Long or Short Capital Reports Q1’07 Results

by Mr Juggles

Long or Short Capital’s fiscal 1st Quarter ended on 10/31/06, and the company reported its results in a press release:

Mister Juggles: “Good morning everyone, let me welcome everyone on the line to hear me talk about our best quarter ever. Last call I introduced you to what I think is a really swell statistic, sequential same store traffic, and I put it forth as the key metric we use internally to gauge our success. Last quarter the figure was a strong 21%; this quarter that metric came in at a Googlesque (google that word with MSN Search or Yahoo if you don’t know what it means) 146%. When you consider that 146% came on top of a 21% comp, you really see the power of our model. We have maintained the highest same store traffic rate of the entire Online Financial Humor/Abstract Investment Recommendation Industry.

We generated earnings per subscriberholder of $0.60 compared to $0.38 in Q4’06 and $0.32 in Q3’06. We generated $350 in revenue for the quarter, a 222% increase YOY, and 178% sequentially. We continue to faces headwinds in our contextual advertising due to low click through rates and our experiment with Adsense has yielded lower than historic ECPM’s, but we leveraged our increased traffic volume to increase segment revenue 185% on a sequential basis.

Our strategic focus has been on growing our static ads, specifically the text link ads. Text link advertising accounted for 40% of our Q1’07 revenue, and on a runrate basis, it should rise to 50%+. This revenue is such a focus to us because of how the associated revenue tends to be recurring and very sticky, while the ads themselves are unobtrusive. Our subscribership increased from 282 to 381.

We continue to work on getting better payment terms from our ad vendors; we have had some challenges in this sector with some of suppliers of static ad inventory but we are optimistic that we can bring working capital down to 10-15% of sales. Historically, it has ranged from 25-35% of sales. In terms of liquidity, we reduced our PIK (“Payment-in-kind”) debt to zero and now have cash on the balance sheet of $114.38, despite working capital being relatively flat.

We had our best quarter ever in terms of revenue, free cash flow and qualifying traffic. We think we have established the platform both operationally and financially to build an online powerhouse, and our goal is to do 5-7% better than your expectations every day, on every post and in every quarter. If not, we will cook the books to make you think we did that.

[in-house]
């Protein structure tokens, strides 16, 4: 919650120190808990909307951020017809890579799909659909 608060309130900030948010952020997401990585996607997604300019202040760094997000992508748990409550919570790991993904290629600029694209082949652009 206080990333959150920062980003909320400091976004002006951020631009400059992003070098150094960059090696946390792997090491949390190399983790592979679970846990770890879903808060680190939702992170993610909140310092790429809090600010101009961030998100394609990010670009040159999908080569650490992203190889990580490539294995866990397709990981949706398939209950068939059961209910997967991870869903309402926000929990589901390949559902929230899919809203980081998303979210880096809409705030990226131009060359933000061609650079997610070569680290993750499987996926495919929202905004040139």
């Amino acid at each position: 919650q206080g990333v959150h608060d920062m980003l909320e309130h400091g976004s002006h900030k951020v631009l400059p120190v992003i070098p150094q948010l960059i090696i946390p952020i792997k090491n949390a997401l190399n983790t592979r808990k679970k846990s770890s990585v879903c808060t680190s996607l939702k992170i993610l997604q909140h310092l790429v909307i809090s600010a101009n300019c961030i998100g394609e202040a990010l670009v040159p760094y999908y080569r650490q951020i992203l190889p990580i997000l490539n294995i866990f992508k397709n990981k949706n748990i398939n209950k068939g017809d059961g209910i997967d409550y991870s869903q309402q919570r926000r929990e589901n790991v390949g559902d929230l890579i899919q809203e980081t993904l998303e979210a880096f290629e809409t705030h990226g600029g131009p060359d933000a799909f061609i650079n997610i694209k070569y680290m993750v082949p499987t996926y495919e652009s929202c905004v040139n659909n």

Note that the financials below are unaudited and may contain non-GAAP measures. All numbers comply with Seldom Accepted Accounting Principles (SAAP).

Unaudited Financial Results for Q1’07

Income Statement

Contextual CPC Revenue $109.45
Static Ad Revenue $214.33
Other Revenue $27.31

Total Revenue $351.09

Cost of Sales $19.55
Marketing Expense $100.15
Operating Income $231.39
Balance Sheet
Cash $114.38
Accounts Receivable $140.36
Inventory $0.00
Prepaid Marketing/Hosting/Reg $163.05
Accounts Payable $0
Cash Flow Statement
Operating Cash Flow $222.17
Capex $0.00
Dividends $X.00
Performance Metrics
Visits 16,900
Pageviews 31,850
Clicks on ads 100
Ad impressions served 55,000
Subscribers by Email 68
Subscribers by XML 313
Inbound Links per Technorati 345 from 65 Sites (+65 on Blogger)
Inbound Links per Google ~214 sites (plus 62 on Blogger)

Past Results (due to our reliance on SAAP, previous unaudited financial results are not reliable)
Long or Short Capital Q1’06 Results
Long or Short Capital Q2’06 Results
Long or Short Capital Q3’06 Results
Long or Short Capital Q4’06 Results

Ad Sense Ad Sense


  1. November 5th, 2006 | 3:27 am

    Hi Guys,

    Great quarter!

    I say that primarily because I hope that my blatent ass kissing will encourage you to throw me a morsel of inside information every once and awhile that I can claim to be a “channel check” and fool everyone else on the street into thinking that I am actually doing real research.

    Anyhuu,the whole time I was listening to your fake conference call I was thinking to myself “I hope the fact that I said “great quarter” on the last conference call means that when they go to screen who they want to take questions from they will pick me first” and I am glad to see that you did. This validation of me by you should be worth at least $0.01/share in my Q2 estimates.

    I was also thinking to myself, “self, what killer question can I come up with that demonstrates to the all the buyside analysts lurking on this call that I am perhaps the smartest human being they have even been priviledged to hear and so inspire them that they vote for me as the #1 II analyst in perpetuity in every possible category imaginable.”

    Unfortunately, I was so caught in this vision and thinking about all the banking business it would generate and then all the bonus dollars I would “indirectly” receive because of my “great research” that I forgot most of what was said.